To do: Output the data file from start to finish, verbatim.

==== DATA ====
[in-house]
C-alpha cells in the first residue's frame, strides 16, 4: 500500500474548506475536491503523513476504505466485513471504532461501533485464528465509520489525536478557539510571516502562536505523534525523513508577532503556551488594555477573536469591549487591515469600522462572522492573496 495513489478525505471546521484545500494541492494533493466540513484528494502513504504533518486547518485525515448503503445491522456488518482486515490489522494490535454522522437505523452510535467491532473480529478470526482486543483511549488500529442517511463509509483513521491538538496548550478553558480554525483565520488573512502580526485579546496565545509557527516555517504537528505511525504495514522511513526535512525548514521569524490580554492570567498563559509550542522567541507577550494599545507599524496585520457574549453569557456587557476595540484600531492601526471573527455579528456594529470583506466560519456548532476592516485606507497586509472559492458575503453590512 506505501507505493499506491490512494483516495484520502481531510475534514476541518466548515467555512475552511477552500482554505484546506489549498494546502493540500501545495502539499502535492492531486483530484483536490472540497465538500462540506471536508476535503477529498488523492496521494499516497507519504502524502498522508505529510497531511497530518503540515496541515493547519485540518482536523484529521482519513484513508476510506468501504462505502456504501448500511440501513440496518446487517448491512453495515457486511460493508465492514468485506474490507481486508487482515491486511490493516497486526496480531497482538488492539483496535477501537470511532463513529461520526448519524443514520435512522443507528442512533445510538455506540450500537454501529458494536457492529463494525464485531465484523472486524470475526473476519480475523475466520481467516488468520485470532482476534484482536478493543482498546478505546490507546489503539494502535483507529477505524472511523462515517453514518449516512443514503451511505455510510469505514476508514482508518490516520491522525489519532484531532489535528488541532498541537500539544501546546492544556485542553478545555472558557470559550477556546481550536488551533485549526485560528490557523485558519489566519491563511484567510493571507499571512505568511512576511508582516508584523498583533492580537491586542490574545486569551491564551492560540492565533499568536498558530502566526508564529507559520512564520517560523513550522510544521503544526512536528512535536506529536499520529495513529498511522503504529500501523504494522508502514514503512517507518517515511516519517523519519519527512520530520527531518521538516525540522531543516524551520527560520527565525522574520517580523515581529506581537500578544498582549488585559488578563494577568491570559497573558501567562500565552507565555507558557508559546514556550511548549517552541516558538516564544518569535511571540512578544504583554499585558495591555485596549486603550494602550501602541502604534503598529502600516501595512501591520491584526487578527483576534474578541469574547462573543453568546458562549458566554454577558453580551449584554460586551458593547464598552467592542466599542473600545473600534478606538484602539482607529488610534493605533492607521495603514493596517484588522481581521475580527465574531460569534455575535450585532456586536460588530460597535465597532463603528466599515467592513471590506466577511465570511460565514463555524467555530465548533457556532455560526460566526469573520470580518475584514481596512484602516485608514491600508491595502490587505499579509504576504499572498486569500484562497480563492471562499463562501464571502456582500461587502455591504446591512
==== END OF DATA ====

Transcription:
[in-house]
C-alpha cells in the first residue's frame, strides 16, 4: 500500500474548506475536491503523513476504505466485513471504532461501533485464528465509520489525536478557539510571516502562536505523534525523513508577532503556551488594555477573536469591549487591515469600522462572522492573496 495513489478525505471546521484545500494541492494533493466540513484528494502513504504533518486547518485525515448503503445491522456488518482486515490489522494490535454522522437505523452510535467491532473480529478470526482486543483511549488500529442517511463509509483513521491538538496548550478553558480554525483565520488573512502580526485579546496565545509557527516555517504537528505511525504495514522511513526535512525548514521569524490580554492570567498563559509550542522567541507577550494599545507599524496585520457574549453569557456587557476595540484600531492601526471573527455579528456594529470583506466560519456548532476592516485606507497586509472559492458575503453590512 506505501507505493499506491490512494483516495484520502481531510475534514476541518466548515467555512475552511477552500482554505484546506489549498494546502493540500501545495502539499502535492492531486483530484483536490472540497465538500462540506471536508476535503477529498488523492496521494499516497507519504502524502498522508505529510497531511497530518503540515496541515493547519485540518482536523484529521482519513484513508476510506468501504462505502456504501448500511440501513440496518446487517448491512453495515457486511460493508465492514468485506474490507481486508487482515491486511490493516497486526496480531497482538488492539483496535477501537470511532463513529461520526448519524443514520435512522443507528442512533445510538455506540450500537454501529458494536457492529463494525464485531465484523472486524470475526473476519480475523475466520481467516488468520485470532482476534484482536478493543482498546478505546490507546489503539494502535483507529477505524472511523462515517453514518449516512443514503451511505455510510469505514476508514482508518490516520491522525489519532484531532489535528488541532498541537500539544501546546492544556485542553478545555472558557470559550477556546481550536488551533485549526485560528490557523485558519489566519491563511484567510493571507499571512505568511512576511508582516508584523498583533492580537491586542490574545486569551491564551492560540492565533499568536498558530502566526508564529507559520512564520517560523513550522510544521503544526512536528512535536506529536499520529495513529498511522503504529500501523504494522508502514514503512517507518517515511516519517523519519519527512520530520527531518521538516525540522531543516524551520527560520527565525522574520517580523515581529506581537500578544498582549488585559488578563494577568491570559497573558501567562500565552507565555507558557508559546514556550511548549517552541516558538516564544518569535511571540512578544504583554499585558495591555485596549486603550494602550501602541502604534503598529502600516501595512501591520491584526487578527483576534474578541469574547462573543453568546458562549458566554454577558453580551449584554460586551458593547464598552467592542466599542473600545473600534478606538484602539482607529488610534493605533492607521495603514493596517484588522481581521475580527465574531460569534455575535450585532456586536460588530460597535465597532463603528466599515467592513471590506466577511465570511460565514463555524467555530465548533457556532455560526460566526469573520470580518475584514481596512484602516485608514491600508491595502490587505499579509504576504499572498486569500484562497480563492471562499463562501464571502456582500461587502455591504446591512